But Qui cum Othino redeunte, relicta praestigiarum ope, "when Odin returned, he forsook the power of these deceptions." He relinquished them. They were left behind. Had Loki been successful, the religion of the Germani may well have ended up much like the Gauls, requiring the scrupulous attention of druids to take care of all that sacrifice, but Odin veluti tenebras quasdam superveniente numinis sui fulgore discussit, "struck that down through his divine will just as the darkness is dissipated by the arrival of light". Betra er ósent en sé ofsóit (Havamal 145), "Better to not give than to over-sacrifice and squander." Svá Þundr of reist fyr þjóða rök, þar hann upp of reis, er hann aftr of kom, "So the Thundering One (Odin) carved this judgement for the nations, where he rose up, after he had returned." That Odin is here called a "Thundering One" indicates how angry he was ; anyone connected with this defrauding of the folk through tactics of fear and extortion he tamquam alienos deponere coegit, "gathered up and deported like foreigners".
Odin doesn't want priests who multiply obligations and religious tributes through the threat of divine wrath, nor needlessly complicate sacred rites with overmeticulous and redundant priestcraft, and he certainly doesn't want priests who behave like a magorum coetus, "gang of sorcerers" who confundo, "confuse and upset" people with the praestigiarum, "fraudulent claim" of the deus ira, "wrath of the Gods". He wants galdrasmiðir, crafters of magical and enchanting verse. En hann kenndi flestar íþróttir sínar blótgoðunum, "And he taught most of these arts to his ceremonial priests." Which were the arts he therefore taught? Since hofgoðar hans heita ljóðasmiðir , "his temple priests were called song-smiths", he must therefore have taught them those eighteen fimbulljóð, mighty songs, in the Rúnatal. These songs are allþörf ýta sonum, óþörf jötna sonum (Havamal 164), "all useful for the sons of men, but useless for the sons of giants". In other words, they will not work for ill wights who act like a magorum coetus, gang of sorcerors who follow in the footsteps of Loki and Heid, and for such, they are not intended. They are intended to meet all the needs of humanity, and of these mighty songs, the very first and foremost is called "Help", þér hjalpa mun við sökum ok sorgum ok sútum görvöllum (Havamal 146), "whose function is to help against harm and sorrow, and to prepare you against grief and sickness".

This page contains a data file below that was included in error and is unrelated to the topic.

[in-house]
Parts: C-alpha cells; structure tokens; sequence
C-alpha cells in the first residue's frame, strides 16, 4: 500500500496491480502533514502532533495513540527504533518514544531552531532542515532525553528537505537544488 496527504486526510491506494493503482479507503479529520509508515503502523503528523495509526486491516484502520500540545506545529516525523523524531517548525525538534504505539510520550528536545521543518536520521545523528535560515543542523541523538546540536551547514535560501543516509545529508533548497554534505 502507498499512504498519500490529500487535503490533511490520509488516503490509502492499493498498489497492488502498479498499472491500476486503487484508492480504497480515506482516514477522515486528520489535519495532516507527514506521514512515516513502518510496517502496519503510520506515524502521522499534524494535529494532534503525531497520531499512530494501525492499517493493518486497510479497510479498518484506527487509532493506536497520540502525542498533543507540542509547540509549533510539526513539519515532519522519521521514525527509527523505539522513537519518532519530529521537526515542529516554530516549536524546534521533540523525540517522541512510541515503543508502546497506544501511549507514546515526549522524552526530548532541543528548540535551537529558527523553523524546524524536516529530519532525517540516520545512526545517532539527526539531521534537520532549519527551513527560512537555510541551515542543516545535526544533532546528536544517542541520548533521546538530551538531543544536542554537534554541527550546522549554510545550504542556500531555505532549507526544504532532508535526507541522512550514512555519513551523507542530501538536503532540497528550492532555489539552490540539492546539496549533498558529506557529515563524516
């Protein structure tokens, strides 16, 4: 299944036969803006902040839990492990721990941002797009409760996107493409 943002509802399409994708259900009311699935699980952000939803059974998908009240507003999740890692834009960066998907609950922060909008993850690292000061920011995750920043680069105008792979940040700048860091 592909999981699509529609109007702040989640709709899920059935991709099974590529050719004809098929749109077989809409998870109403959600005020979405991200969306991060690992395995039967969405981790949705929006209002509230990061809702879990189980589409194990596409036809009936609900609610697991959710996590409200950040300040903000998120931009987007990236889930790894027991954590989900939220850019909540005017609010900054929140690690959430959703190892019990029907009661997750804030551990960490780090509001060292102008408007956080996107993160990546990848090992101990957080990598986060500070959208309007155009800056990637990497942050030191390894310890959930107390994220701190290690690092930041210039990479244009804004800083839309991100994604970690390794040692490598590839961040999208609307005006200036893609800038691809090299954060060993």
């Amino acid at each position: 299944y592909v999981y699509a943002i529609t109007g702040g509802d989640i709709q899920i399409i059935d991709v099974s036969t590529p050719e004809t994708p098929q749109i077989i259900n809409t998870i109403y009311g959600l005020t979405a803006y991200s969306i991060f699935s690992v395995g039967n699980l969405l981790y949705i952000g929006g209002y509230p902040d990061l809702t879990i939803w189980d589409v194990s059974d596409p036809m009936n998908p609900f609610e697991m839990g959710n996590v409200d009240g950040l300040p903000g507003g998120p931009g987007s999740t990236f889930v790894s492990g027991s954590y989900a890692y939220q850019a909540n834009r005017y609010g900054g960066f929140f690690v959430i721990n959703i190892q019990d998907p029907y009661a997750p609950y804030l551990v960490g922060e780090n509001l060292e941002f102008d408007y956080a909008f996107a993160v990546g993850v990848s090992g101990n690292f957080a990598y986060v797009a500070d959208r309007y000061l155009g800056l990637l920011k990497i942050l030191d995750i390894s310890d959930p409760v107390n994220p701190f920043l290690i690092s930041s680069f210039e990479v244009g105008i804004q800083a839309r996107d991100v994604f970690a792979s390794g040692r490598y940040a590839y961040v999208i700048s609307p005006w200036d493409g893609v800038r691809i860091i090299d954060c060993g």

Odin's poet-priests are to use their songs to help people in their sorrows and troubles, and prepare them to deal with the inevitable griefs that come in life. When one listens to the songs that poets speak, Heill sá, er kvað, heill sá, er kann, njóti sá, er nam, heilir, þeirs hlýddu (Havamal 164), "Blessed are those who recite them, blessed are those who know them, of benefit to those who learn them, blessed are those who hearken."
The true priests of the Northern path are not those who frighten with their sorcery, but poets whose deep songs bring them closest to Odin's wisdom and magic, which blesses all of the folk with luck, wholeness, and health.
all translations copyright 2009 by Siegfried Goodfellow